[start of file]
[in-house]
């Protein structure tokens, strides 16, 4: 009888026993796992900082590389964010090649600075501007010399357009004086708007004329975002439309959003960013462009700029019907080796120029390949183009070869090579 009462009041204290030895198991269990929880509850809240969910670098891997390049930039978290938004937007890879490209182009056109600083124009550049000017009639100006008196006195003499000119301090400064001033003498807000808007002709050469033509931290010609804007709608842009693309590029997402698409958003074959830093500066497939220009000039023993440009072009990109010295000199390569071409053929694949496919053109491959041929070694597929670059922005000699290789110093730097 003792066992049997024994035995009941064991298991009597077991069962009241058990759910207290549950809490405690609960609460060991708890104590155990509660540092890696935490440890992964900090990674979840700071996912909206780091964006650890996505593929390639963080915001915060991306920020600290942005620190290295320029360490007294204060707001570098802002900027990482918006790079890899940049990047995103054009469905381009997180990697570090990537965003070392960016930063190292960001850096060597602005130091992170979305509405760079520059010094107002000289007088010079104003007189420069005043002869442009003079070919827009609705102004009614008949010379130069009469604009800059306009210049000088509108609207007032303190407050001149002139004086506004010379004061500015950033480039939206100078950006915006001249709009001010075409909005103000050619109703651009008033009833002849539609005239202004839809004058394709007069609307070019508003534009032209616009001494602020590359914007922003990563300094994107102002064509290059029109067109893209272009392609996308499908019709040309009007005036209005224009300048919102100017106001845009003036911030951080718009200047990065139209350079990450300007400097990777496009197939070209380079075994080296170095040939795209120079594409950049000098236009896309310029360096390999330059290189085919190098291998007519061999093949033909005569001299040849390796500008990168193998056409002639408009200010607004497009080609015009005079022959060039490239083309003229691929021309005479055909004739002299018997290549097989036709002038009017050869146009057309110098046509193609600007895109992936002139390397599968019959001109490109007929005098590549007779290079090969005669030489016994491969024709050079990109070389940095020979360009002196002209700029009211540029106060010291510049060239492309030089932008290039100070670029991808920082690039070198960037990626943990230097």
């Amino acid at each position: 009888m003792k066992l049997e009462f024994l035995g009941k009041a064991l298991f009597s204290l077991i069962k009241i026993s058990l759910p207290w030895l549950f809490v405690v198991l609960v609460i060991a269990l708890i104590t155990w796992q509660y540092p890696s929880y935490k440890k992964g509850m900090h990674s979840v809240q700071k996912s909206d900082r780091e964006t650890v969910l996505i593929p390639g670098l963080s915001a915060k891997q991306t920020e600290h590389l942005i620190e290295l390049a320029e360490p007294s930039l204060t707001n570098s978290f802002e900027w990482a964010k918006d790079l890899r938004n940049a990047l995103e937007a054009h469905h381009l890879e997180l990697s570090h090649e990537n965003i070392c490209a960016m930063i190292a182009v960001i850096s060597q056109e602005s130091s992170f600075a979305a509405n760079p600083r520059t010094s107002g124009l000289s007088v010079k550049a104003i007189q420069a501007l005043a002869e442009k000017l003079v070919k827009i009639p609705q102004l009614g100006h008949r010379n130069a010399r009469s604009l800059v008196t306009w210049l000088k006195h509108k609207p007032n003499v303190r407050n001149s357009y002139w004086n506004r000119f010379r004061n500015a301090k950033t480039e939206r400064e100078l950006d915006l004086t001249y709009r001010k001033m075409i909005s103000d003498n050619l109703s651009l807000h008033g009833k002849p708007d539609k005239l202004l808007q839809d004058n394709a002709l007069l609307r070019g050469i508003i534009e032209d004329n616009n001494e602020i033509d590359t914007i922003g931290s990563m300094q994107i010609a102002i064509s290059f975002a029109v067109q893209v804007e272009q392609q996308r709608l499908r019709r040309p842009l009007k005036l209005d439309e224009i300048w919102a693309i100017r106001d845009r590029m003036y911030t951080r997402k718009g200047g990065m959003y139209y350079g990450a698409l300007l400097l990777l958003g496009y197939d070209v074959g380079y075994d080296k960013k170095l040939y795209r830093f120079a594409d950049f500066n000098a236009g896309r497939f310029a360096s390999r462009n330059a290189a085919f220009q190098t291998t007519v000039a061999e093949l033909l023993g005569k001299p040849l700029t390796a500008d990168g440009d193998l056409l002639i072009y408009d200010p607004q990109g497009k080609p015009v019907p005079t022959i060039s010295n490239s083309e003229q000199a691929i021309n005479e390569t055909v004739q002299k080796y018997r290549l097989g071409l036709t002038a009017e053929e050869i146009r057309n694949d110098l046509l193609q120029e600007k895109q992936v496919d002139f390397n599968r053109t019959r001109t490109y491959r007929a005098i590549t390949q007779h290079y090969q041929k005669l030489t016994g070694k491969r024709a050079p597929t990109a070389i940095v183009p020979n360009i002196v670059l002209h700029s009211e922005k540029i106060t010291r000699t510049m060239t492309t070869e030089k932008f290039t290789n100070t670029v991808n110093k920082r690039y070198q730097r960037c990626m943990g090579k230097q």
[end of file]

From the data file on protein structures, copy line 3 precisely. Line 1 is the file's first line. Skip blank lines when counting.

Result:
């Amino acid at each position: 009888m003792k066992l049997e009462f024994l035995g009941k009041a064991l298991f009597s204290l077991i069962k009241i026993s058990l759910p207290w030895l549950f809490v405690v198991l609960v609460i060991a269990l708890i104590t155990w796992q509660y540092p890696s929880y935490k440890k992964g509850m900090h990674s979840v809240q700071k996912s909206d900082r780091e964006t650890v969910l996505i593929p390639g670098l963080s915001a915060k891997q991306t920020e600290h590389l942005i620190e290295l390049a320029e360490p007294s930039l204060t707001n570098s978290f802002e900027w990482a964010k918006d790079l890899r938004n940049a990047l995103e937007a054009h469905h381009l890879e997180l990697s570090h090649e990537n965003i070392c490209a960016m930063i190292a182009v960001i850096s060597q056109e602005s130091s992170f600075a979305a509405n760079p600083r520059t010094s107002g124009l000289s007088v010079k550049a104003i007189q420069a501007l005043a002869e442009k000017l003079v070919k827009i009639p609705q102004l009614g100006h008949r010379n130069a010399r009469s604009l800059v008196t306009w210049l000088k006195h509108k609207p007032n003499v303190r407050n001149s357009y002139w004086n506004r000119f010379r004061n500015a301090k950033t480039e939206r400064e100078l950006d915006l004086t001249y709009r001010k001033m075409i909005s103000d003498n050619l109703s651009l807000h008033g009833k002849p708007d539609k005239l202004l808007q839809d004058n394709a002709l007069l609307r070019g050469i508003i534009e032209d004329n616009n001494e602020i033509d590359t914007i922003g931290s990563m300094q994107i010609a102002i064509s290059f975002a029109v067109q893209v804007e272009q392609q996308r709608l499908r019709r040309p842009l009007k005036l209005d439309e224009i300048w919102a693309i100017r106001d845009r590029m003036y911030t951080r997402k718009g200047g990065m959003y139209y350079g990450a698409l300007l400097l990777l958003g496009y197939d070209v074959g380079y075994d080296k960013k170095l040939y795209r830093f120079a594409d950049f500066n000098a236009g896309r497939f310029a360096s390999r462009n330059a290189a085919f220009q190098t291998t007519v000039a061999e093949l033909l023993g005569k001299p040849l700029t390796a500008d990168g440009d193998l056409l002639i072009y408009d200010p607004q990109g497009k080609p015009v019907p005079t022959i060039s010295n490239s083309e003229q000199a691929i021309n005479e390569t055909v004739q002299k080796y018997r290549l097989g071409l036709t002038a009017e053929e050869i146009r057309n694949d110098l046509l193609q120029e600007k895109q992936v496919d002139f390397n599968r053109t019959r001109t490109y491959r007929a005098i590549t390949q007779h290079y090969q041929k005669l030489t016994g070694k491969r024709a050079p597929t990109a070389i940095v183009p020979n360009i002196v670059l002209h700029s009211e922005k540029i106060t010291r000699t510049m060239t492309t070869e030089k932008f290039t290789n100070t670029v991808n110093k920082r690039y070198q730097r960037c990626m943990g090579k230097q």